IT Employment

Educate yourself about employment agency fees

It's your right as a contractor to know what kind of fee your client pays your agency. Having access to this closely guarded information can help you find out if you are being paid what you are due.

As a consultant, should you have the right to know how much your employment agency is being paid for your services? The employment agency would say that this is privileged information, not to be discussed or shared with the employee. And they’d probably present a very cogent argument in support of that position.

Most clients consider it unethical to discuss the subject with you. Even among contractors at the workplace, the subject is taboo. If you happen to have a good relationship with the manager at the client company, however, he or she may be willing to divulge the rate they pay to the agency. There are other ways in which you may come by this information—sometimes even accidentally. Regardless of whatever means by which you acquire it, once armed with this information, you can have a better sense of understanding as to whether or not you are being properly compensated for your efforts.

Know your rights to information
Until recently, employment agencies operated on a fee basis. They found the position for you, and you paid them a one-time, flat fee for this service. After a probationary period, you became a full-time employee of the client, not the agency. However, with the recent explosive growth in telecommunications and IT, and the overwhelming need for outsourcing by companies, it is often more advantageous for the employer to pay an agency for your services than to hire you full-time. Today, you are hired as an employee of the agency and “contracted” to the client. The contracting agency now receives a continuous stream of income for you and others like you—hence the proliferation of high-tech recruiting agencies today.

Keep in mind that you are the cash cow being bartered here. You are the moneymaker for both the client and the contractor. Knowing this, then, what exactly are your rights? Do you have the right to know what your “employer” is receiving for your services? Is it any of your business? Of course it is.

The employment agencies, however, don’t want you to know how much of a percentage they receive from the client. What they like to do is to separate their income from yours, even though you’re both paid from a single rate denoted by the client for a single commodity—you. You actually perform the service that enables both sides to receive that income.

What exactly is fair compensation to the contracting agency for your services? The general rule of thumb in the industry is no more than 50 percent of your wage. Some, for obvious reasons, will argue this figure. Any more than that is outrageous. After all, let’s not forget who’s actually generating the income.

Negotiating pay increases
When a recruiter for an open position initially contacts you, the discussion inevitably turns to money. They want to know what your wage requirements are. My immediate response to this is to ask what the position pays. Some recruiters will tell you immediately. Keep in mind that the figure quoted is their offer to you, not what the client is paying them. I’ve had others steadfastly refuse to disclose what a position pays. This is a game they play to see if you will commit to a lower wage than what they were initially willing to pay. As an experiment, I once asked a recruiter who had called with a “fabulous” opportunity for me what their client was paying to fill the position and what their percentage was. It was a very short conversation.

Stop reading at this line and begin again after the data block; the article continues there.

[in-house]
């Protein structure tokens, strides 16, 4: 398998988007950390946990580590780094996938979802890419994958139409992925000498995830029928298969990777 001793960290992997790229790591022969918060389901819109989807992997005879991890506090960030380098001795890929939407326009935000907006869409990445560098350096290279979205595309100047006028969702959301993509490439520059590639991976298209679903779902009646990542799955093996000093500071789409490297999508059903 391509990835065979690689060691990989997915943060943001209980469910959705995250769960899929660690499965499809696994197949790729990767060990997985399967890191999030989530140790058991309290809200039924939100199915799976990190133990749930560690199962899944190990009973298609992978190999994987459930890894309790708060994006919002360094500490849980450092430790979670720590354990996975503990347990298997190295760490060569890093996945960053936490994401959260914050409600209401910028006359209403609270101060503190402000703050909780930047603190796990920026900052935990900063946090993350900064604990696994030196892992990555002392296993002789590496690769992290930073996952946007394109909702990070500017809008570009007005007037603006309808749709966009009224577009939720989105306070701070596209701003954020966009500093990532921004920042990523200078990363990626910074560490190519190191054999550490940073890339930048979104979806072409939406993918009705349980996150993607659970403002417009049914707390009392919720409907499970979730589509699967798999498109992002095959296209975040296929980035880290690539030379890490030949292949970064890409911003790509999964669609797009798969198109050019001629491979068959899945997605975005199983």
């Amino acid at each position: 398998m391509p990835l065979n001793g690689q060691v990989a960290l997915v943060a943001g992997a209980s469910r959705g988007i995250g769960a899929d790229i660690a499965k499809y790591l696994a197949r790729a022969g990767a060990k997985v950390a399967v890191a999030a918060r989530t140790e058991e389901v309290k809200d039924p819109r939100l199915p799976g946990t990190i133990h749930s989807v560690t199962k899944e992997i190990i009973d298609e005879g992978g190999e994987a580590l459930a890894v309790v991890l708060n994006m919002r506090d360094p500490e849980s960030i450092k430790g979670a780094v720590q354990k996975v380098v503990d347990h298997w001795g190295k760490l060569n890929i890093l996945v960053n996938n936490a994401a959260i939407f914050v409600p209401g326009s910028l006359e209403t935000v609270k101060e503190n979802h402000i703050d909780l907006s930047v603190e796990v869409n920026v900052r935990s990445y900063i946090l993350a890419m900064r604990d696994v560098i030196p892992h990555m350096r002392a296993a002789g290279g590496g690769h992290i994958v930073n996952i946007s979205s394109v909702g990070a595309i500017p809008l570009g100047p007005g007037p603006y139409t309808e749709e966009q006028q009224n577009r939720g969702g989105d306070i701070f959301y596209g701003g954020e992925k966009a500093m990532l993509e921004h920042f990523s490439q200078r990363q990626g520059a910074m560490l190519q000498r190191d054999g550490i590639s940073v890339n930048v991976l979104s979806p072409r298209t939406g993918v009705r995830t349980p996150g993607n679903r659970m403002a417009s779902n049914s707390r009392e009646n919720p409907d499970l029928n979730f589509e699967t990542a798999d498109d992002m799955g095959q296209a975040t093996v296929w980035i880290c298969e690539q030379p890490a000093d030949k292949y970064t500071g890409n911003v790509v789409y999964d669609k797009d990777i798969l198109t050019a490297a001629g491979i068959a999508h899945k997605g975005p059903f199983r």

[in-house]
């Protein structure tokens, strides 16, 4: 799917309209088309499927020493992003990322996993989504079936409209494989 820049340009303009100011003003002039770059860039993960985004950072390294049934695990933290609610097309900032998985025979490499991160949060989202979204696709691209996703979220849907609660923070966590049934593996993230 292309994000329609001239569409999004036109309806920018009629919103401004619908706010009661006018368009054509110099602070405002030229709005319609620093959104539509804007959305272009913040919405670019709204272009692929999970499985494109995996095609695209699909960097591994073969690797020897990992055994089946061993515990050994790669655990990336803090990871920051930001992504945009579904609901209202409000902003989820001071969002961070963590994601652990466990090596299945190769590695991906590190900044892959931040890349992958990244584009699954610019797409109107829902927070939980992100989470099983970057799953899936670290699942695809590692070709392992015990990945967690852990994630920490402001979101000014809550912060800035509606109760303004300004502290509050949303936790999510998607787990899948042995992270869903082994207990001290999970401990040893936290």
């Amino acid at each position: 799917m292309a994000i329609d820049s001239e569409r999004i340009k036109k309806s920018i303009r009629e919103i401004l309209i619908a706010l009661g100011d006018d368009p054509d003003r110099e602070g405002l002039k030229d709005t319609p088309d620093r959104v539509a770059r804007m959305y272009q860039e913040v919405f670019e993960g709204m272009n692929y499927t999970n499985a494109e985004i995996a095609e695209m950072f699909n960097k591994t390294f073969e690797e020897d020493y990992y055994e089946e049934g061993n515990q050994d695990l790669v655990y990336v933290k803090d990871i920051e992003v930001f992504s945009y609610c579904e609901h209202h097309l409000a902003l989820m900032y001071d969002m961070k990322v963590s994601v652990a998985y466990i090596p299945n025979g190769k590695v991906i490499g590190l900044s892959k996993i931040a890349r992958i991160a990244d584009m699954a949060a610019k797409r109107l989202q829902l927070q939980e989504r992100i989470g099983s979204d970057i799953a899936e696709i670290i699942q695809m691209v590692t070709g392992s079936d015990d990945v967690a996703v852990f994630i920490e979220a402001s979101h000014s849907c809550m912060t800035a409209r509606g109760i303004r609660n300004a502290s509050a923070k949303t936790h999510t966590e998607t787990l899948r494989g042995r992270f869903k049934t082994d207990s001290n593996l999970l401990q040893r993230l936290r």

If you do accept a job through an agency and later decide that you are not being compensated properly, be prepared for an uphill climb. The agency will argue that if you accepted the position at an agreed-upon wage, then you have the responsibility to honor that agreement. And there is a certain amount of truth to that. But any consultant who tries to accept a position and initially stipulates an open-ended wage clause will never get an offer.

Additionally, there are many factors that will come into play only after your first day on the job. If your new position is out of state, then you may find the cost of living to be more than you expected. Your expenses may be greater than anticipated. If you’re not coming out ahead after all is said and done, then why continue? I have successfully renegotiated my wage in the past for this very reason—albeit the agency was not very happy and only reluctantly agreed.

If you choose to confront the agency about your compensation, be diplomatic but firm. Ask to speak to the manager, who may be more receptive to your needs. Determine beforehand what you are expecting. This amount should be within a few dollars of your current wage. If you’re aiming for anything near a 25 percent increase, you might as well start looking for another job. You really have two choices at this point. You can inform your agent that you’re aware of their percentage and you feel it’s unrealistic, or you can use an alternate approach and inform them that you just can’t make it work economically under your current wage. Expect an argument. Just remember that the recruiting agency is not so much concerned about ethics on an individual basis as it is in economics on a volume basis. After all, they are in this business to make money.

Timothy Huckabee is a telecommunications/IT consultant, a Certified Cisco Professional, and a Cisco Certified Network Associate. He currently works for ICG Communications.

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